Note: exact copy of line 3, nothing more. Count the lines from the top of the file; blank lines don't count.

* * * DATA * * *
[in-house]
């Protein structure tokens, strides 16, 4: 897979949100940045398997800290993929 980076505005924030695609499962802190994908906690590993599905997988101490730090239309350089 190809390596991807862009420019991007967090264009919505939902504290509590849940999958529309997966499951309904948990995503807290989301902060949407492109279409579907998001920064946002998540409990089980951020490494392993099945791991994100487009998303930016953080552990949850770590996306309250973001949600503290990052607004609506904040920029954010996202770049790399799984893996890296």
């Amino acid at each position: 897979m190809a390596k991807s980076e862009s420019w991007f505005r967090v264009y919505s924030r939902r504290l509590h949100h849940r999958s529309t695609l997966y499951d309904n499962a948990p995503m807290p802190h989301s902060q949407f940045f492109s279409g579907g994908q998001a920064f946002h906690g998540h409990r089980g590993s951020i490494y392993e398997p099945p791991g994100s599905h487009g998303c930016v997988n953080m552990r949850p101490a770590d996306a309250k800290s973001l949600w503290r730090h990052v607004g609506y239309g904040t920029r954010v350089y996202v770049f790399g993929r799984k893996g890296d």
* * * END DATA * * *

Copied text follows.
């Amino acid at each position: 897979m190809a390596k991807s980076e862009s420019w991007f505005r967090v264009y919505s924030r939902r504290l509590h949100h849940r999958s529309t695609l997966y499951d309904n499962a948990p995503m807290p802190h989301s902060q949407f940045f492109s279409g579907g994908q998001a920064f946002h906690g998540h409990r089980g590993s951020i490494y392993e398997p099945p791991g994100s599905h487009g998303c930016v997988n953080m552990r949850p101490a770590d996306a309250k800290s973001l949600w503290r730090h990052v607004g609506y239309g904040t920029r954010v350089y996202v770049f790399g993929r799984k893996g890296d």